As was recently covered in a media blitz, the National Transportation and Safety Board has proposed that all cell phone use,including hands free calling, be illegal while driving.
That would be a harsher ban that exists in California, where hands free calling by drivers has become common practice.
If the NTSB recommendation becomes law, CalOSHA will support it,but the California Highway Patrol would be the agency enforcing it, says CalOSHA spokesman Dean Fryer.
CalOSHA oversees California’s workplace safety rules and regs. But with a federal ban in place, adds Fryer, CalOsha would require employers to update any safe driving rules they have in place for employees,to reflect an all out national ban on mobile cell phone use.
That means adding in the dos and don’ts of cell phone use while driving on the job, says Fryer, such as requiring that employees only make calls during stops along their driving routes.
“I don’t know about the hands-free aspect,” adds Fryer. “It seems less distracting than holding a device.” He agrees with a general consensus, however, that enforcement of a ban that includes hands-free calling would be tough to pull off.
Kimberly Tucker-Darby, a spokeswoman for Federal OSHA in Washington D.C. says that agency has no comment on the NTSB’s proposed ban on calling while driving. In October of last year, Federal OSHA mounted an education campaign against distracted driving, which primarily focused on the dangers of text messaging by employees while driving. It put up a
website, osha.gov/distracted-driving to educate employers how to control distracted driving, which has been shown to be a huge safety problem for workers driving on the job.
Since 2006, California law has banned drivers from holding a cell phone while calling or texting. Then, the goal was to keep the practice from causing crashes. But it does allow hands free cell phone calls while driving.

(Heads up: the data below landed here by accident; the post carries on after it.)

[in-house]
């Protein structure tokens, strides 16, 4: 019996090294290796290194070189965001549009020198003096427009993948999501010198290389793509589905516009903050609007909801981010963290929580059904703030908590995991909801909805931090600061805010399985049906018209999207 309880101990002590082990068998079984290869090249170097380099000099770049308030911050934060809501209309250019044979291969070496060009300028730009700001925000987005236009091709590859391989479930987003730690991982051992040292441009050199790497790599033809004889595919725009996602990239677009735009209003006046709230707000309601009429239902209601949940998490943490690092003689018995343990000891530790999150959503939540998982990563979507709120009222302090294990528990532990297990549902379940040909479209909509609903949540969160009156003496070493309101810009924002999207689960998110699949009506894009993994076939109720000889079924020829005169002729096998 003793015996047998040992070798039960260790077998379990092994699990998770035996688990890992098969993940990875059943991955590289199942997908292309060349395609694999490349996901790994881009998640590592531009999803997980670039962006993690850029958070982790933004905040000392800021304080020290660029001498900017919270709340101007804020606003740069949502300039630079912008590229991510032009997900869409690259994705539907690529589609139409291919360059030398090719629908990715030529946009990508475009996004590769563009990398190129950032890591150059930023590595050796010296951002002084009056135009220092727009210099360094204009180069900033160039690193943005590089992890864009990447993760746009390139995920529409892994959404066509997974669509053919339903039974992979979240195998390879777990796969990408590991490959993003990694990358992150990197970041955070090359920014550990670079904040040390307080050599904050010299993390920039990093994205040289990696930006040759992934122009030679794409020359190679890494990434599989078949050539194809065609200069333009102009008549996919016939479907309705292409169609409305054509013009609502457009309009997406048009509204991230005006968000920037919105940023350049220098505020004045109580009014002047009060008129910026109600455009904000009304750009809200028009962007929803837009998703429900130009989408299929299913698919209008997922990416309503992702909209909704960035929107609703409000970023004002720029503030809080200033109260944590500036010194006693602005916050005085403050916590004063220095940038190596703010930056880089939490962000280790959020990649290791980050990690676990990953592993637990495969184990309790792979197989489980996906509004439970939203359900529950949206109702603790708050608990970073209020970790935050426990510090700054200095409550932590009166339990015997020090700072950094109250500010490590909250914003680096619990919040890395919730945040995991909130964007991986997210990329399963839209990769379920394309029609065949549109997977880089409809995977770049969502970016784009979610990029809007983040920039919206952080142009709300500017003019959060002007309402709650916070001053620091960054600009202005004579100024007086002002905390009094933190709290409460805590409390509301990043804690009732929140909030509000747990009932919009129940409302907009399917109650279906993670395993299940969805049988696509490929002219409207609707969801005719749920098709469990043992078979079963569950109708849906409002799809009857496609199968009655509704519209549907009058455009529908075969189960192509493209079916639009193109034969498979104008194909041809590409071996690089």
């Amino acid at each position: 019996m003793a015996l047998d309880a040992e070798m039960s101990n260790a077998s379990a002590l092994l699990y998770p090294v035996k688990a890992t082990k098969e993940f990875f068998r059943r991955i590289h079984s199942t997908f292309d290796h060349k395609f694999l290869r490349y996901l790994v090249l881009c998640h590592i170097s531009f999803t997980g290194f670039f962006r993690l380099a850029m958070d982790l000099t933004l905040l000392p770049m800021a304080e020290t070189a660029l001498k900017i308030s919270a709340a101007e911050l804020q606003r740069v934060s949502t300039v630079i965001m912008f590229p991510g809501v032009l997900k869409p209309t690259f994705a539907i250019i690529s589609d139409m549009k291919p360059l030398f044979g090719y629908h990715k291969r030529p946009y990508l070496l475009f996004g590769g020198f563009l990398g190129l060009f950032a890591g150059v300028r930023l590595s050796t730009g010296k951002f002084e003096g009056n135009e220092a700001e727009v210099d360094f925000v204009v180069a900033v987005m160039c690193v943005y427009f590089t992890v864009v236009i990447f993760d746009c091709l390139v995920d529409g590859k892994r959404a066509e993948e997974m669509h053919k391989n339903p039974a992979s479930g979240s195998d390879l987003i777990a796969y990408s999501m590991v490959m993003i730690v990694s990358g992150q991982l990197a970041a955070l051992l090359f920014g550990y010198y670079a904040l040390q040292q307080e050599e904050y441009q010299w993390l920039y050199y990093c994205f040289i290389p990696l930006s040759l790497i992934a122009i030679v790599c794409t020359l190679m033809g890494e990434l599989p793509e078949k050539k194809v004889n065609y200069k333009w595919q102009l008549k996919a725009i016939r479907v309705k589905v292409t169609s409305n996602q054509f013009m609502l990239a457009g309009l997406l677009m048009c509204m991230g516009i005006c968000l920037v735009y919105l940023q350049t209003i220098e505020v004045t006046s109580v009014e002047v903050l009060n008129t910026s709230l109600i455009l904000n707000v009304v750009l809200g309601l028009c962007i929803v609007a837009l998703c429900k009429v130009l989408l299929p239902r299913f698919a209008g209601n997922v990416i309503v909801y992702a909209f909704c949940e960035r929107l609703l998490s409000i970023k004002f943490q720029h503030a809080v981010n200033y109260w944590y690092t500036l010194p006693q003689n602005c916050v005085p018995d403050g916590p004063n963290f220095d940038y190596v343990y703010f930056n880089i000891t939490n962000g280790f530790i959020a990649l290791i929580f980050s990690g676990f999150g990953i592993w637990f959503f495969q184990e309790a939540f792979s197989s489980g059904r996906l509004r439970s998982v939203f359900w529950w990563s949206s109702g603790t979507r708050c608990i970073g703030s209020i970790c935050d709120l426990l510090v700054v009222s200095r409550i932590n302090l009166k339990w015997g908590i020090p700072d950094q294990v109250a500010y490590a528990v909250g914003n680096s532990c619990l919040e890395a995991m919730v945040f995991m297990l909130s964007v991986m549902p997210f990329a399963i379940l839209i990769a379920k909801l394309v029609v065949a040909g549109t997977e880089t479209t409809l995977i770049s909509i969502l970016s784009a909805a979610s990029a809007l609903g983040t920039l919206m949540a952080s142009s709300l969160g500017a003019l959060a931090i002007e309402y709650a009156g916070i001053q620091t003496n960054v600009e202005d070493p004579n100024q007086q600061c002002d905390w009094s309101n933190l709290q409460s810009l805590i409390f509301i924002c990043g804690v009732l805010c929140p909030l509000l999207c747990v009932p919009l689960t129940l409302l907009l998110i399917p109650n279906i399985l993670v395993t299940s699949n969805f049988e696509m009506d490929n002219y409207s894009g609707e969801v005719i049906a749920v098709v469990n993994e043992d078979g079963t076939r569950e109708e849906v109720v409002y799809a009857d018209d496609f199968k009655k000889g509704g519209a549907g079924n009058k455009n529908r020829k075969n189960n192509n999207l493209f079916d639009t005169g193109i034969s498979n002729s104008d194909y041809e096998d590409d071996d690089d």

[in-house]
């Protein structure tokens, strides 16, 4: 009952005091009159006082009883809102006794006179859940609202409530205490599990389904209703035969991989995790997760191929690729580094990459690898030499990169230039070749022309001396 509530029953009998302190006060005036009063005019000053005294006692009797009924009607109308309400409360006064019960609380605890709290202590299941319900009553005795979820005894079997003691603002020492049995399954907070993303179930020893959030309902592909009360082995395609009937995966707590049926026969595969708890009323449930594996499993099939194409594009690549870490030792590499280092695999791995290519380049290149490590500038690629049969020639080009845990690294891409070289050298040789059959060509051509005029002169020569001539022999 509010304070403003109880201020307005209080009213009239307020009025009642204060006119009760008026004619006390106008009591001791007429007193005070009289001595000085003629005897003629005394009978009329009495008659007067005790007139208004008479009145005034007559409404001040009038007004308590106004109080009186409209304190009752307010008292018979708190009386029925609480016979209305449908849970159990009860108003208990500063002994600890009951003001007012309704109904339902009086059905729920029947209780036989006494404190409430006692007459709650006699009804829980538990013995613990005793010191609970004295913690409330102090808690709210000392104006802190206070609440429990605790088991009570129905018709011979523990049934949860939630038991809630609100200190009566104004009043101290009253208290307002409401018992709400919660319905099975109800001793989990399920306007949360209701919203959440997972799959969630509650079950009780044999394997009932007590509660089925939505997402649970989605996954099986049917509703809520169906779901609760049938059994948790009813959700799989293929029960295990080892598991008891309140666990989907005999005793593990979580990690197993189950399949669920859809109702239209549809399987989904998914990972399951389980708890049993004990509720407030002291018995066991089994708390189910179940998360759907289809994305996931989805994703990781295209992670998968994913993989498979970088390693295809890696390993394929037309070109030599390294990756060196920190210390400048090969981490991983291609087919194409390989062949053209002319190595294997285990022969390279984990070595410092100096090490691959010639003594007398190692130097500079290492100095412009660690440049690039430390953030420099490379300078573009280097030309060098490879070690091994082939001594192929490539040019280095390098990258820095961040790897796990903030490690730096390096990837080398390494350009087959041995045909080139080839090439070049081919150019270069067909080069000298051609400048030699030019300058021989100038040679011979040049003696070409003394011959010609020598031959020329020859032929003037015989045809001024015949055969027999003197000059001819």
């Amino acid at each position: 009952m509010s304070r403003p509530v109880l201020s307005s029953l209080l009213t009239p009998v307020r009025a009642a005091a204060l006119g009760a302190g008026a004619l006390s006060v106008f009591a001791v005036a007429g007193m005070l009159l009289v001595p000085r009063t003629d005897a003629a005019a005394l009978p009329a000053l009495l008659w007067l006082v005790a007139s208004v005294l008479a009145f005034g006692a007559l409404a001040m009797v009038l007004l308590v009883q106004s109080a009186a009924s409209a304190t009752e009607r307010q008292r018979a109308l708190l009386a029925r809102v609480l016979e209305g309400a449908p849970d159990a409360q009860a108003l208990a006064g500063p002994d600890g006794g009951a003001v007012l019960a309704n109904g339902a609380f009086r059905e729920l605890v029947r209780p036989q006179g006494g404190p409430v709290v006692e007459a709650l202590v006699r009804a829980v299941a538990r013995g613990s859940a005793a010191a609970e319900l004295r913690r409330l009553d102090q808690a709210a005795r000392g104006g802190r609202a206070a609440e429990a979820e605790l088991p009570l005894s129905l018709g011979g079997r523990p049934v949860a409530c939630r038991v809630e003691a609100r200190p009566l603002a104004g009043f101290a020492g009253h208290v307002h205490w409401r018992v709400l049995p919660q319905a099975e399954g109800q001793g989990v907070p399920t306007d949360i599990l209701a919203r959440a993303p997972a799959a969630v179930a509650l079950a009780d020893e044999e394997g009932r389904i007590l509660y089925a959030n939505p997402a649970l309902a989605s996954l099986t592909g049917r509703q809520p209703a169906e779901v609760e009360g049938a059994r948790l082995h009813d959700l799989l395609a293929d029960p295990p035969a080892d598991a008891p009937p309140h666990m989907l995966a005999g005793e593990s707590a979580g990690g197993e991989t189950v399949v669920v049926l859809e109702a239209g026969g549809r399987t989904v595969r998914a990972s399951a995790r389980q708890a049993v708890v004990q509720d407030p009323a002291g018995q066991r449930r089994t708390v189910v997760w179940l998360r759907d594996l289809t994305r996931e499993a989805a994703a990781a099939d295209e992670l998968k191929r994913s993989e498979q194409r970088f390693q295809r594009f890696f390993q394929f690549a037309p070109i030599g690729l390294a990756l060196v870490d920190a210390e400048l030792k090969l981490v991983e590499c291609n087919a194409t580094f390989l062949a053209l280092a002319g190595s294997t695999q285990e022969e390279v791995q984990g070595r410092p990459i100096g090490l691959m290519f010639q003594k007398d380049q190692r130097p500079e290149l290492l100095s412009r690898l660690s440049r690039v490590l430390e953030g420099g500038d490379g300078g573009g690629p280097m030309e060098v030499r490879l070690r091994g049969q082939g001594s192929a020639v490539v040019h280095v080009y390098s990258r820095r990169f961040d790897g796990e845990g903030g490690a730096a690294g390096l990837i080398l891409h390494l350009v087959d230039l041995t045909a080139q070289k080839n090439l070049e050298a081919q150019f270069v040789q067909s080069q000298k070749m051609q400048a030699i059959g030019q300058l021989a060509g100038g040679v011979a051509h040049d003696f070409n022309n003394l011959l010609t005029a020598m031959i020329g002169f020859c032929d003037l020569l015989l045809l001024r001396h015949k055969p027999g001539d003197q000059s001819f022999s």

And to accommodate the demand for hands free calling, new cars have come equipped with Bluetooth devices that put the driver’s cell phone call onto a speaker. The effect, at least on the surface, is a handsfree call that makes it seem the same as talking to someone else in the car.
But the NTSB doesn’t even think hands free mobile calls are safe. It notes that many studies show they are no less distracting and dangerous than hand-held ones. And if the federal agency’s wish comes true, the hands free calls going on in California and every other state in the union, will be against the law – except for in emergencies.
But such a law opens a Pandora’s Box of questions. Such as, how will chauffeurs, delivery people or others who spend most of their working hours in a car or truck, legally communicate? How can a driver legally call to say they’re stuck in traffic? What if a driver wants to call law enforcement to report a vehicle described in an Amber Alert bulletin?
Or what if someone wants to respond to a 1-800-HowsMyDriving? question seen on the bumper sticker of a dangerously weaving delivery truck? Meanwhile, law enforcement officials say it’s pretty tough to tell if someone is making a hands-free call.
Having enough of a suspicion to pull someone over for a violation is all but educated guesswork. Technically police could have a computer in their car that would pick up phone signals coming from a suspected driver. But then the enforcement question enters into the “Big Brother is watching you” debate, which the calling public would likely rant against. Some analysts expect that if this law becomes passed for the nation, it’s probably going to be ignored, sort of like a lot of legally posted speed limits.
Lewis Katz, who teaches law at Case Western Reserve University, recently told the Huffi ngton Post — in a call from his car — that he expectsa flurry of lawsuits would challenge such a law on constitutional grounds, such as free speech. But he sees this as akin to the seatbelt law, which is a safety issue, and constitutional.
Meanwhile, the Property Casualty Insurers Association of America says it supports the NTSB’s attention given to banning cell phone calls while driving. But the group also wants equal attention given to other forms of dangerous distractions that are common while driving.
PCI cites a recent Harris poll showing 86% of drivers admitting to eating and drinking while driving, 59% hold their phone while calling on the road, 41% set or adjust their GPS device, and 37% text. Another 44% say they’ve felt sleepy while driving “sometimes even momentarily dozing off.”